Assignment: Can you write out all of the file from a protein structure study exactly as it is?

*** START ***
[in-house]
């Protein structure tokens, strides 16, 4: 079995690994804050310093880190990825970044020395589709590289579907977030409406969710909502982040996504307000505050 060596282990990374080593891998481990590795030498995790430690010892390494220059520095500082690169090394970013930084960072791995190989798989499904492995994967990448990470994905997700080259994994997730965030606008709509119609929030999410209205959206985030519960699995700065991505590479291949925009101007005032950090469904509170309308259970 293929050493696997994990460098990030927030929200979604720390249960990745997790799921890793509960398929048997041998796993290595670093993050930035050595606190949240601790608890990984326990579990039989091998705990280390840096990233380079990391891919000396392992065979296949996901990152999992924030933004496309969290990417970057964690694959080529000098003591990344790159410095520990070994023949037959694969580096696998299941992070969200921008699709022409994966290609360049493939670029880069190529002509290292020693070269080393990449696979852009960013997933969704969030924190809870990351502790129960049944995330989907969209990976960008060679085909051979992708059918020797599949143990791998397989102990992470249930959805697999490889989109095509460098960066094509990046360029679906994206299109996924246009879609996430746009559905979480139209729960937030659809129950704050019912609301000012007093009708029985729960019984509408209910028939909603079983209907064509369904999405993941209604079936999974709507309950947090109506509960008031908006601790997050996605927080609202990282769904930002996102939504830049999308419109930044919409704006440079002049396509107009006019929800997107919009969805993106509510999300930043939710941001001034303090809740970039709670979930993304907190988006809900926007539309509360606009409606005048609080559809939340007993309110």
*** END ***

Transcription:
[in-house]
């Protein structure tokens, strides 16, 4: 079995690994804050310093880190990825970044020395589709590289579907977030409406969710909502982040996504307000505050 060596282990990374080593891998481990590795030498995790430690010892390494220059520095500082690169090394970013930084960072791995190989798989499904492995994967990448990470994905997700080259994994997730965030606008709509119609929030999410209205959206985030519960699995700065991505590479291949925009101007005032950090469904509170309308259970 293929050493696997994990460098990030927030929200979604720390249960990745997790799921890793509960398929048997041998796993290595670093993050930035050595606190949240601790608890990984326990579990039989091998705990280390840096990233380079990391891919000396392992065979296949996901990152999992924030933004496309969290990417970057964690694959080529000098003591990344790159410095520990070994023949037959694969580096696998299941992070969200921008699709022409994966290609360049493939670029880069190529002509290292020693070269080393990449696979852009960013997933969704969030924190809870990351502790129960049944995330989907969209990976960008060679085909051979992708059918020797599949143990791998397989102990992470249930959805697999490889989109095509460098960066094509990046360029679906994206299109996924246009879609996430746009559905979480139209729960937030659809129950704050019912609301000012007093009708029985729960019984509408209910028939909603079983209907064509369904999405993941209604079936999974709507309950947090109506509960008031908006601790997050996605927080609202990282769904930002996102939504830049999308419109930044919409704006440079002049396509107009006019929800997107919009969805993106509510999300930043939710941001001034303090809740970039709670979930993304907190988006809900926007539309509360606009409606005048609080559809939340007993309110």